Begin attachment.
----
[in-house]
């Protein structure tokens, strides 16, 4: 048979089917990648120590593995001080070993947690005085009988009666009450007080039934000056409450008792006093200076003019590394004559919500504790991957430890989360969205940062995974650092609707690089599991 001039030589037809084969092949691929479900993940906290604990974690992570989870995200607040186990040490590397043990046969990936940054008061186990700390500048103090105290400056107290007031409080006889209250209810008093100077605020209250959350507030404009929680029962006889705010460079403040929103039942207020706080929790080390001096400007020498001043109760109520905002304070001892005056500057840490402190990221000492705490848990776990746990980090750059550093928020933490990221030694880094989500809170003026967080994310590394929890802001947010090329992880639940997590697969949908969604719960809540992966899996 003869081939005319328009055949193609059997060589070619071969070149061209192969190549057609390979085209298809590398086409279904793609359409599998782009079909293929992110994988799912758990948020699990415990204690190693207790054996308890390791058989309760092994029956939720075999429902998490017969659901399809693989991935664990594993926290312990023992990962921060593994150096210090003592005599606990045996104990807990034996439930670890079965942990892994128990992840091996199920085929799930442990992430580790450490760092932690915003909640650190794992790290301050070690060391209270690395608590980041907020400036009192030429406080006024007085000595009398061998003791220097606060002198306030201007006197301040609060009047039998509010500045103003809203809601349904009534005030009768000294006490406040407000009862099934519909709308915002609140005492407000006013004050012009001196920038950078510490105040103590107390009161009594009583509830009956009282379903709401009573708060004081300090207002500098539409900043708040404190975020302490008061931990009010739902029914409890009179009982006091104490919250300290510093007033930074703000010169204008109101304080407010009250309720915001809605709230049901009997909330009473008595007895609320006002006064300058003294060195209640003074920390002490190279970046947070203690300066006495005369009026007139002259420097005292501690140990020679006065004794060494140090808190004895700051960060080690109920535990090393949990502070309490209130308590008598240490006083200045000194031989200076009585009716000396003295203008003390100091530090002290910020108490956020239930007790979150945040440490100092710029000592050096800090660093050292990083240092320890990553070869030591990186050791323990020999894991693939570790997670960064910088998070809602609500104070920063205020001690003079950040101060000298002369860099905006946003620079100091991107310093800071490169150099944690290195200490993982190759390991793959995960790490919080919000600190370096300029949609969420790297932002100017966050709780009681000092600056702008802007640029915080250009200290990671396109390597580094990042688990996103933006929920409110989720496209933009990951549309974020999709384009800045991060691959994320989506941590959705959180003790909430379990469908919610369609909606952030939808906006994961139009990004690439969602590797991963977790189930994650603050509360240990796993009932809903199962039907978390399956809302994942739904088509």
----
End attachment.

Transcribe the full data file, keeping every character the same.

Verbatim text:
[in-house]
């Protein structure tokens, strides 16, 4: 048979089917990648120590593995001080070993947690005085009988009666009450007080039934000056409450008792006093200076003019590394004559919500504790991957430890989360969205940062995974650092609707690089599991 001039030589037809084969092949691929479900993940906290604990974690992570989870995200607040186990040490590397043990046969990936940054008061186990700390500048103090105290400056107290007031409080006889209250209810008093100077605020209250959350507030404009929680029962006889705010460079403040929103039942207020706080929790080390001096400007020498001043109760109520905002304070001892005056500057840490402190990221000492705490848990776990746990980090750059550093928020933490990221030694880094989500809170003026967080994310590394929890802001947010090329992880639940997590697969949908969604719960809540992966899996 003869081939005319328009055949193609059997060589070619071969070149061209192969190549057609390979085209298809590398086409279904793609359409599998782009079909293929992110994988799912758990948020699990415990204690190693207790054996308890390791058989309760092994029956939720075999429902998490017969659901399809693989991935664990594993926290312990023992990962921060593994150096210090003592005599606990045996104990807990034996439930670890079965942990892994128990992840091996199920085929799930442990992430580790450490760092932690915003909640650190794992790290301050070690060391209270690395608590980041907020400036009192030429406080006024007085000595009398061998003791220097606060002198306030201007006197301040609060009047039998509010500045103003809203809601349904009534005030009768000294006490406040407000009862099934519909709308915002609140005492407000006013004050012009001196920038950078510490105040103590107390009161009594009583509830009956009282379903709401009573708060004081300090207002500098539409900043708040404190975020302490008061931990009010739902029914409890009179009982006091104490919250300290510093007033930074703000010169204008109101304080407010009250309720915001809605709230049901009997909330009473008595007895609320006002006064300058003294060195209640003074920390002490190279970046947070203690300066006495005369009026007139002259420097005292501690140990020679006065004794060494140090808190004895700051960060080690109920535990090393949990502070309490209130308590008598240490006083200045000194031989200076009585009716000396003295203008003390100091530090002290910020108490956020239930007790979150945040440490100092710029000592050096800090660093050292990083240092320890990553070869030591990186050791323990020999894991693939570790997670960064910088998070809602609500104070920063205020001690003079950040101060000298002369860099905006946003620079100091991107310093800071490169150099944690290195200490993982190759390991793959995960790490919080919000600190370096300029949609969420790297932002100017966050709780009681000092600056702008802007640029915080250009200290990671396109390597580094990042688990996103933006929920409110989720496209933009990951549309974020999709384009800045991060691959994320989506941590959705959180003790909430379990469908919610369609909606952030939808906006994961139009990004690439969602590797991963977790189930994650603050509360240990796993009932809903199962039907978390399956809302994942739904088509």